Bob asked in our first meeting about how to discover U.K. relatives back a ways in time, without specifying an exact time. There are lots of resources and records in his particular area of England, but how to get to them without being at the County Record Office is the challenge. Fortunately, the English have been very interested in their own history, and there are excellent books available which include transcriptions of records. They’re well worth a try. I personally use a Google search to find them. Also, if I visit a really great place, such as a University site, I check to see if they have references included – then comes more Google searches for those titles as well. Lastly, there’s always the National Archives A2A to check. Doing these things has led me into paths I’d never dreamt existed; found Manorial records detailing sizes of acreage and rents of some relatives in 1436!!

The University of Leicester has a website dedicated to old county directories. For Cornwall, that means one from the late 1700’s. They can be invaluable.

Also available from various sources are the following:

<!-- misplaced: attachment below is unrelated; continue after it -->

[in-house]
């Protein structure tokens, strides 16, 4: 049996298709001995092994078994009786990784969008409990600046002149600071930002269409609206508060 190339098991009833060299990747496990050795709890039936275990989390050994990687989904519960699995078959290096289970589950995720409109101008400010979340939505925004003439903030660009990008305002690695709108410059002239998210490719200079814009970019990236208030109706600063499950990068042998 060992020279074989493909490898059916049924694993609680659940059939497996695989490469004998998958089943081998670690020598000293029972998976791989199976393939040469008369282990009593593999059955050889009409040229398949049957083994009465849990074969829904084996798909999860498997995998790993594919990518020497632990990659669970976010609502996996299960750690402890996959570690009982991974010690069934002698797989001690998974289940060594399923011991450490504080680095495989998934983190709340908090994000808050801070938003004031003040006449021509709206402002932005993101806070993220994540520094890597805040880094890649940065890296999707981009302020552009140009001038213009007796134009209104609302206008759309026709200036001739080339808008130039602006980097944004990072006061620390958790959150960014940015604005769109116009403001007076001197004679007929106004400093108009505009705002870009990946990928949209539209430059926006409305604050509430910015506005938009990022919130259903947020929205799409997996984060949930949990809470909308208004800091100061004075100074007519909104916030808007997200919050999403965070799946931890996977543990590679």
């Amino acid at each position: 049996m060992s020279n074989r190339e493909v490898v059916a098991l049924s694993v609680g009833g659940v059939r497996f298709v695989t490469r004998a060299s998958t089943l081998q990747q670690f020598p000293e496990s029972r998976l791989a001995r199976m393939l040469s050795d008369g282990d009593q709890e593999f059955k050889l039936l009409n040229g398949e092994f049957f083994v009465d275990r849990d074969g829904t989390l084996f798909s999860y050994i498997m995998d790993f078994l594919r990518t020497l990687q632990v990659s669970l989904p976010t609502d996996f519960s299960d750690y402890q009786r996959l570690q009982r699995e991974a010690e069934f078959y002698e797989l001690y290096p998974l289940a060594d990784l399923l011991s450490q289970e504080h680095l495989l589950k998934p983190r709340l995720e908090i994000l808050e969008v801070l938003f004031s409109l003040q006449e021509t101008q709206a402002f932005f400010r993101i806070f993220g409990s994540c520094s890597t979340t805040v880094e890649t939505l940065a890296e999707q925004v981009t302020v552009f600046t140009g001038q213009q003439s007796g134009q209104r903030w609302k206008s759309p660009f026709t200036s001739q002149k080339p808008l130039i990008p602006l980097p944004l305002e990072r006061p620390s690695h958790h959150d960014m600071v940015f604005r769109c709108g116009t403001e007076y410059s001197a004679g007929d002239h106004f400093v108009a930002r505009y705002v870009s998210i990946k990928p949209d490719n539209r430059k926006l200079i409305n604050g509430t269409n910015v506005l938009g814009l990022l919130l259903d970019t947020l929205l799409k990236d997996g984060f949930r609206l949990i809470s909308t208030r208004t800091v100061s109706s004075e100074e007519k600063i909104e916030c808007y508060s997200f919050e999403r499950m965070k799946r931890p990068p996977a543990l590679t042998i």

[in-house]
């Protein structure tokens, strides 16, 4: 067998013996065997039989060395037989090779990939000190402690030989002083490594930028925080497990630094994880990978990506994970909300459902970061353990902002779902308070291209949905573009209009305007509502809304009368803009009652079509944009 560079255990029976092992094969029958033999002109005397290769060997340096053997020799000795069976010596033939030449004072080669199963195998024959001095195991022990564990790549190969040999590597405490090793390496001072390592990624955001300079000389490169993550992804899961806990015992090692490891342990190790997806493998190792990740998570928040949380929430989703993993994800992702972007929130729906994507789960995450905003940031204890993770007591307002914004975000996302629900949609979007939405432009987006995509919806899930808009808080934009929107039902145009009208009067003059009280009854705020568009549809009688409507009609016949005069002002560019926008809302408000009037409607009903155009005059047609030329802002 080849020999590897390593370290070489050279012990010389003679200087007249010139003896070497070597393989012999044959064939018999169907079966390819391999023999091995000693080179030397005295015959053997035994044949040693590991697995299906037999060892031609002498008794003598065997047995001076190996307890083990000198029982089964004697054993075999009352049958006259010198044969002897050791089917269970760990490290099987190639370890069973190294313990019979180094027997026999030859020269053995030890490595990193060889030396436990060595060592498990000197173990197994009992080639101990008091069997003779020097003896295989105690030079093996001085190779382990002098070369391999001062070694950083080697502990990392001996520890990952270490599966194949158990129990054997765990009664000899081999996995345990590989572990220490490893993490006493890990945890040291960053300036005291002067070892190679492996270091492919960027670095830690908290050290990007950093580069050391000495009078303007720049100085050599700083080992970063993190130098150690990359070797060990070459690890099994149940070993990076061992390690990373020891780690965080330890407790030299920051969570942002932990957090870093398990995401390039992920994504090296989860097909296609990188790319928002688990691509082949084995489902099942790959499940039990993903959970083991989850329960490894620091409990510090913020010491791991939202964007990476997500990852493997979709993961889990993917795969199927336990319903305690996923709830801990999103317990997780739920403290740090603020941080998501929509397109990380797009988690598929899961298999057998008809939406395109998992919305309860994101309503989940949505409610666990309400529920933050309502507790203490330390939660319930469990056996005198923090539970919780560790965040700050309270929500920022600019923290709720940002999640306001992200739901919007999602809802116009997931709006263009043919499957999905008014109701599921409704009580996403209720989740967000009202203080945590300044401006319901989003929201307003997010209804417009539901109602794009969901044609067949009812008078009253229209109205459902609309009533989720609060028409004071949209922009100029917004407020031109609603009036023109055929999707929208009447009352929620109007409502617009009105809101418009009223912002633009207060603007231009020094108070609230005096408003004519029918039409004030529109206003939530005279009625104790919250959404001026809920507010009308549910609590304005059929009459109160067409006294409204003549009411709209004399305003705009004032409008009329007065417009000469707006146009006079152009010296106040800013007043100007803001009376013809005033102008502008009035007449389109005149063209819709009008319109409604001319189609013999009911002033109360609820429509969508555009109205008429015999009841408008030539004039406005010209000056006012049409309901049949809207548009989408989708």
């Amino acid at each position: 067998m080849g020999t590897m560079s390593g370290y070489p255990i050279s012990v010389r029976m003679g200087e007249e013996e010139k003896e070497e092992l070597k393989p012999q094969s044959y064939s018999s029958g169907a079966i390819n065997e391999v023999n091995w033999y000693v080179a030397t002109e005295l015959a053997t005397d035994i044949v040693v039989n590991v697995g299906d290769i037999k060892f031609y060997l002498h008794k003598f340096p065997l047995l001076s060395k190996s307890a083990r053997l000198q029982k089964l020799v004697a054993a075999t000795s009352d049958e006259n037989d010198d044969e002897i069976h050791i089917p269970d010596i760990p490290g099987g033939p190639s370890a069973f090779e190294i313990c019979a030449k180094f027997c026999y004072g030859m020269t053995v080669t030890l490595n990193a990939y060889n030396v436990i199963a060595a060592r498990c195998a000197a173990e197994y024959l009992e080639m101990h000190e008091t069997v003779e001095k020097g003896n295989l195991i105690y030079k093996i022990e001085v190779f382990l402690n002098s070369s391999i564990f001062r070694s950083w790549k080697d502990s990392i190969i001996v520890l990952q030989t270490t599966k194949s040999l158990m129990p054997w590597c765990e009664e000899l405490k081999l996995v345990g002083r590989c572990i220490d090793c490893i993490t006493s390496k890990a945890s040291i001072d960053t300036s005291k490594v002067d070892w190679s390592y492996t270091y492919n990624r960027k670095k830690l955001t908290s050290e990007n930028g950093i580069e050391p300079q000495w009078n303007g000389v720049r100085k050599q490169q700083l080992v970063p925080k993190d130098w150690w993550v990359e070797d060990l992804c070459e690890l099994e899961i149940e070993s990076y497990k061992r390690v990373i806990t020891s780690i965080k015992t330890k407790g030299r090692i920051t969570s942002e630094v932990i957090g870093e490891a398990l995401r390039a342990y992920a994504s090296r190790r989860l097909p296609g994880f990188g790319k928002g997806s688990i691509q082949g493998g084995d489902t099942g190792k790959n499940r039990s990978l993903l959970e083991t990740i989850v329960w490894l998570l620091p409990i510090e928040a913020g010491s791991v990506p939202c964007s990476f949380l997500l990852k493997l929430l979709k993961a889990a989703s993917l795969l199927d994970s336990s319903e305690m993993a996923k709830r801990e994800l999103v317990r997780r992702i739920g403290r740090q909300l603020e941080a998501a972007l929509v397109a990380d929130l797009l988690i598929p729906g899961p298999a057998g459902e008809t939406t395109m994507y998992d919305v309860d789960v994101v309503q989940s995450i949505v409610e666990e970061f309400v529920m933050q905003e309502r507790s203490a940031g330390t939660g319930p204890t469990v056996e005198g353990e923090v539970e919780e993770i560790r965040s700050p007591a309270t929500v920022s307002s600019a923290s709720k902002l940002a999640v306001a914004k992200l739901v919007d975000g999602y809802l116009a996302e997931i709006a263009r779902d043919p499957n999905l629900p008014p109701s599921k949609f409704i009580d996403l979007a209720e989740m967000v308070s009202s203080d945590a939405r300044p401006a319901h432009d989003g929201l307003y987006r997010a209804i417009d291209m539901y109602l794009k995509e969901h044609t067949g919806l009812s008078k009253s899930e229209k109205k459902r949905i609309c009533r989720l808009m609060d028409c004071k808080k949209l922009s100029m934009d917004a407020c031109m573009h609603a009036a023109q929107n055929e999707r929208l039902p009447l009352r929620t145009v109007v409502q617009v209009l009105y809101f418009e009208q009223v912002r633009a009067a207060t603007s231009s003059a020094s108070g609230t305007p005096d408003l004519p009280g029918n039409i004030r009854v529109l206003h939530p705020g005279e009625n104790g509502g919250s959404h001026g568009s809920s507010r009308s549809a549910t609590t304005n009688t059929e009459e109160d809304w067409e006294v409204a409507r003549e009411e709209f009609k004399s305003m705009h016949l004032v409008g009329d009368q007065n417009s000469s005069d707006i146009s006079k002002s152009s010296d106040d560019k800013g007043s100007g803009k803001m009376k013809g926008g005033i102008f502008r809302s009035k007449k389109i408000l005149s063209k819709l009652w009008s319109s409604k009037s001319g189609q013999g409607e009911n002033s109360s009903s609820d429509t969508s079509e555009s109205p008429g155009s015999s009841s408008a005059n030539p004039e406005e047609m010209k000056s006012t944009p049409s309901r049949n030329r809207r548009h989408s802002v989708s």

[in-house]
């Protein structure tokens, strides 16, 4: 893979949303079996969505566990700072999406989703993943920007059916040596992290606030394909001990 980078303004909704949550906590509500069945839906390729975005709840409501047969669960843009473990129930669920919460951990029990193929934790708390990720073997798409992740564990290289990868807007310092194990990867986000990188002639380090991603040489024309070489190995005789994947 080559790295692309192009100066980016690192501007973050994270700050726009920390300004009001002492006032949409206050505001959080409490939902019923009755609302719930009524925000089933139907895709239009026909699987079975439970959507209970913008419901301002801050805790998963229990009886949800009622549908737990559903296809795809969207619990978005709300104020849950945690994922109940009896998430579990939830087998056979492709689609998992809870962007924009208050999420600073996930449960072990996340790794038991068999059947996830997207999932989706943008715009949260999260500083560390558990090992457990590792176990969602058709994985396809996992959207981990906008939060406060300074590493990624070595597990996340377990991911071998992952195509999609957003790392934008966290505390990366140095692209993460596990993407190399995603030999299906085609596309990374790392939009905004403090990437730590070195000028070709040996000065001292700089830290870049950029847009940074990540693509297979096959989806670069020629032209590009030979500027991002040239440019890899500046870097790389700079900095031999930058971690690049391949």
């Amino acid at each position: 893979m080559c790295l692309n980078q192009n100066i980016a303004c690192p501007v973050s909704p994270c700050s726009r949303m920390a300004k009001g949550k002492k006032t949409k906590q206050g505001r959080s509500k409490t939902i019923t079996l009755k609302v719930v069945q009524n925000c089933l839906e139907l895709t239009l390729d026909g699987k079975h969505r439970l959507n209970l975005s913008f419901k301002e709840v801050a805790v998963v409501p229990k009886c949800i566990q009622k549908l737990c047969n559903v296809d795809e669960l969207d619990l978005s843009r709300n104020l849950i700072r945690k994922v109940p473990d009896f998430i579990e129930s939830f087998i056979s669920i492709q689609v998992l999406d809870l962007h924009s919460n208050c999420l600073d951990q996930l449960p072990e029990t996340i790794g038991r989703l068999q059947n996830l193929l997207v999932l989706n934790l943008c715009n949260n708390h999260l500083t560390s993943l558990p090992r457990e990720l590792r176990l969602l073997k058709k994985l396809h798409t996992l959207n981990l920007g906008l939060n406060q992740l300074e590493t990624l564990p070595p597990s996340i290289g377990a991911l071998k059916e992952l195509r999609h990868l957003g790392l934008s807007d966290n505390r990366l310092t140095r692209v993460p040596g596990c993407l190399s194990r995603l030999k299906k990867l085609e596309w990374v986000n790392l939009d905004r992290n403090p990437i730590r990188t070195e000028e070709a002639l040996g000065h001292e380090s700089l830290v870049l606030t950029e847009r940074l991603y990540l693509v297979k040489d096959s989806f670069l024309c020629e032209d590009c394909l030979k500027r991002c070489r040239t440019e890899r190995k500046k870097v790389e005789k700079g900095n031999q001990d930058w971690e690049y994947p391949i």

• Voter lists from the 1850’s and 60’s
  • Subsidies of 1625
  • Protestation returns, 1641
  • 1660 Poll Tax
  • Parliamentary Survey of 1660
  • 1664 Hearth Taxes

And this is a partial list. Nothing was as sure as death and taxes – and when the King wanted money, it was from every square inch of the country; records of his ‘requests’ remain. So there ARE resources out there, just waiting for us to find them.

Another person asked why I’m using “U.K.” and not England and Wales. Guess it’s political correctness. There are people who believe deeply that Wales, and Cornwall, aren’t part of England. There are also many people living in England who feel the same way. But they all agree that it may be termed the United Kingdom, although I suspect no one in our group would be offended either way. Using “U.K.” is shorter.

Last thing, promise. A friend of mine took her laptop with her when going to physical therapy, and left it securely locked to a table when they called her name. When she returned, nothing worked. The dreaded “black screen” had struck. (and this was a 1 year old laptop!) She took it to Best Buy, and the Geek squad. It will be $2,000, and they MIGHT recover her data. Why is she willing to pay that? She had 3 years of intense genie work (a minimum of 30 hours a week) on it, WHICH SHE NEVER BACKED UP!